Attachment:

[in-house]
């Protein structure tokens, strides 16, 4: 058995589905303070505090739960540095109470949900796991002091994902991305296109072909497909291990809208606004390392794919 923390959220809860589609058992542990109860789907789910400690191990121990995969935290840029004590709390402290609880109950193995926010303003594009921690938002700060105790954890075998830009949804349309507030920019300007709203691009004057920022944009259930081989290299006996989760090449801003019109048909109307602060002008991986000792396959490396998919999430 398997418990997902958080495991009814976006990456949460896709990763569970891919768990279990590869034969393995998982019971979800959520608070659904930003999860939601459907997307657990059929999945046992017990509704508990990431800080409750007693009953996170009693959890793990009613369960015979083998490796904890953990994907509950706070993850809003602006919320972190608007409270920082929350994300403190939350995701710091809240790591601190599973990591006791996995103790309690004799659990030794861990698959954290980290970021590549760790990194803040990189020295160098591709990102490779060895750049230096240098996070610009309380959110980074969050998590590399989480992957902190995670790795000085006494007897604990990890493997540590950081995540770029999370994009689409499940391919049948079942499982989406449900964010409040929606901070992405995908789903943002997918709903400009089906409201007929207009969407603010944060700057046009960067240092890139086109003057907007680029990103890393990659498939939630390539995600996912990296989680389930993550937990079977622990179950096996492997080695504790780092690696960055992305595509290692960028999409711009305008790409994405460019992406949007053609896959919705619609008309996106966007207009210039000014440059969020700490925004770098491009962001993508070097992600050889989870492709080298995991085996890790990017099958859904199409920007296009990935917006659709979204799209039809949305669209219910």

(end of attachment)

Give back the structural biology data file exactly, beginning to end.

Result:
[in-house]
């Protein structure tokens, strides 16, 4: 058995589905303070505090739960540095109470949900796991002091994902991305296109072909497909291990809208606004390392794919 923390959220809860589609058992542990109860789907789910400690191990121990995969935290840029004590709390402290609880109950193995926010303003594009921690938002700060105790954890075998830009949804349309507030920019300007709203691009004057920022944009259930081989290299006996989760090449801003019109048909109307602060002008991986000792396959490396998919999430 398997418990997902958080495991009814976006990456949460896709990763569970891919768990279990590869034969393995998982019971979800959520608070659904930003999860939601459907997307657990059929999945046992017990509704508990990431800080409750007693009953996170009693959890793990009613369960015979083998490796904890953990994907509950706070993850809003602006919320972190608007409270920082929350994300403190939350995701710091809240790591601190599973990591006791996995103790309690004799659990030794861990698959954290980290970021590549760790990194803040990189020295160098591709990102490779060895750049230096240098996070610009309380959110980074969050998590590399989480992957902190995670790795000085006494007897604990990890493997540590950081995540770029999370994009689409499940391919049948079942499982989406449900964010409040929606901070992405995908789903943002997918709903400009089906409201007929207009969407603010944060700057046009960067240092890139086109003057907007680029990103890393990659498939939630390539995600996912990296989680389930993550937990079977622990179950096996492997080695504790780092690696960055992305595509290692960028999409711009305008790409994405460019992406949007053609896959919705619609008309996106966007207009210039000014440059969020700490925004770098491009962001993508070097992600050889989870492709080298995991085996890790990017099958859904199409920007296009990935917006659709979204799209039809949305669209219910």